Activity 3

Intrinsic and Extrinsic Motivation

Motivation is important in learning. It is important for any teacher to understand why pupils are sometimes eager and sometimes unwilling to learn.

REFLECT: Think about occasions when you have been highly motivated to learn and times when you were not motivated at all. What were the key differences?

A useful distinction can be made between wanting to learn because the task is interesting (‘intrinsic motivation') and feeling inclined to learn due to factors outside the task (‘extrinsic motivation').

For example, interest in a hobby might be guided by intrinsic motivation. Extrinsic motivation to do an unpleasant task might be grounded in monetary reward.

In the first example, success and failure are inherent to the task at hand, thus constituting intrinsic motivation. In the second, reward is controlled by an external force, thus constituting extrinsic motivation.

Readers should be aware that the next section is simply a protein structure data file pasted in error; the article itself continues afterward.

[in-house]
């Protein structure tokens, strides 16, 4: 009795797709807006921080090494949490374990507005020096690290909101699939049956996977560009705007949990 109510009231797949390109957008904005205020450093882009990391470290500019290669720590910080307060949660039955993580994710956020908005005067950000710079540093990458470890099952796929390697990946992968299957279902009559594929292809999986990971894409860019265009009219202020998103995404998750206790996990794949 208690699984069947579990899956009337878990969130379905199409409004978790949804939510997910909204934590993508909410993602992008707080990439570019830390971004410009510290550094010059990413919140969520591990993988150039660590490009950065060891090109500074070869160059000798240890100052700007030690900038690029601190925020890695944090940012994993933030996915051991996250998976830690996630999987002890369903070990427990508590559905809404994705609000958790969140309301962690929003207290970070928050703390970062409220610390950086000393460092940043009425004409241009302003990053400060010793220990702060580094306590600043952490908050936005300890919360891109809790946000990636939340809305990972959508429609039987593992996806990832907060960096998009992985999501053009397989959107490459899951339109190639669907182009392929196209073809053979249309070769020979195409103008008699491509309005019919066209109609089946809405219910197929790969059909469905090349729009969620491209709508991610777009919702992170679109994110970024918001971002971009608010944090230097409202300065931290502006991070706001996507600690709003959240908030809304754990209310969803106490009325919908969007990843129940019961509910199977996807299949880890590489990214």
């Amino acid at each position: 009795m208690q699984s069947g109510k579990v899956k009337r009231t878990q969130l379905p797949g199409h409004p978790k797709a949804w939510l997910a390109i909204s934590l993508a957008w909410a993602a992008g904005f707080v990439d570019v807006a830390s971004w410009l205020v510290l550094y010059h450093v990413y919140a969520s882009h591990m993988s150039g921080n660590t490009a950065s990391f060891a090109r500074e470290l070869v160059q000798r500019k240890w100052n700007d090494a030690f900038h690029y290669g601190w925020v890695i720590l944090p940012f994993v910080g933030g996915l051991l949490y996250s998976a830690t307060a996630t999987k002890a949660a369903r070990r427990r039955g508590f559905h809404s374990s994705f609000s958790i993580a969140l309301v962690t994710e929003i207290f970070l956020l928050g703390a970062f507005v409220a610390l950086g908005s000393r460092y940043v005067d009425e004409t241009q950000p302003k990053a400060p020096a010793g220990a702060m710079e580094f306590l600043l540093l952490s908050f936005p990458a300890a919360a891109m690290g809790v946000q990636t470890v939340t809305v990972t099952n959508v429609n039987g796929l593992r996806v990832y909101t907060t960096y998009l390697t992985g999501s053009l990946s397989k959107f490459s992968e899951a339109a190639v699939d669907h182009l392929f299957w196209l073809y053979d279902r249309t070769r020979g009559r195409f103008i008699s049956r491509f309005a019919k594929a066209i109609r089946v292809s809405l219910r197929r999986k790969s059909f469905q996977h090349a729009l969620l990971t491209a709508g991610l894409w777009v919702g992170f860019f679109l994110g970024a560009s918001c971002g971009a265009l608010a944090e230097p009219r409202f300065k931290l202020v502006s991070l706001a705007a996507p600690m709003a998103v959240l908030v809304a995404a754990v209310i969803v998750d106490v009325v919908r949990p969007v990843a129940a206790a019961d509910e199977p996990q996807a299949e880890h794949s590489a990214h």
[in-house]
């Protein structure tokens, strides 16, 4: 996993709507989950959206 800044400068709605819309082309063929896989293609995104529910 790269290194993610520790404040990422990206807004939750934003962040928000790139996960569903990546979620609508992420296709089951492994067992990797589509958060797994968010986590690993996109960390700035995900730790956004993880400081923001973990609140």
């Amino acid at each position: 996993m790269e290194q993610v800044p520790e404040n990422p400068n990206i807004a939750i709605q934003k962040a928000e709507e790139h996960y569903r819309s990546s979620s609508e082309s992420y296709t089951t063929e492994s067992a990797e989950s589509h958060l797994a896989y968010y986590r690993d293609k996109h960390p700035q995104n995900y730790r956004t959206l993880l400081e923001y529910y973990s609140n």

In his 1966 volume, Towards a Theory of Instruction, the American psychologist, Jerome Bruner, recognised the importance of extrinsic rewards, particularly for young children, but recommended "a considerable de-emphasis of ‘extrinsic' rewards and punishments as factors in school learning" (page 127).

He suggested that extrinsic reinforcement may lead to a desirable kind of activity and cause its repetition but will not ultimately encourage sound learning. His belief was that intrinsic rewards are more important than extrinsic rewards in the long term.

He sees the following benefits in emphasising intrinsic motives and rewards:

  1. The satisfaction that is gained from quickened awareness and understanding,
  2. The challenge to exercise one's full mental powers
  3. A developing interest and involvement
  4. The satisfaction gained from one's identity with others
  5. The pleasure received from one's cognitive or intellectual mastery
  6. One's sense of competence and accomplishment
  7. The development of ‘reciprocity', which involves a deep human need to respond to others and to operate jointly with them to achieve an objective.

REFLECT: How far have you noticed each of these features of intrinsic motivation in your own classroom?

WRITE: List eight ways in which you motivate pupils in your classroom and school. Explain which motivational forms are intrinsic and which extrinsic.

(Allow 35 minutes)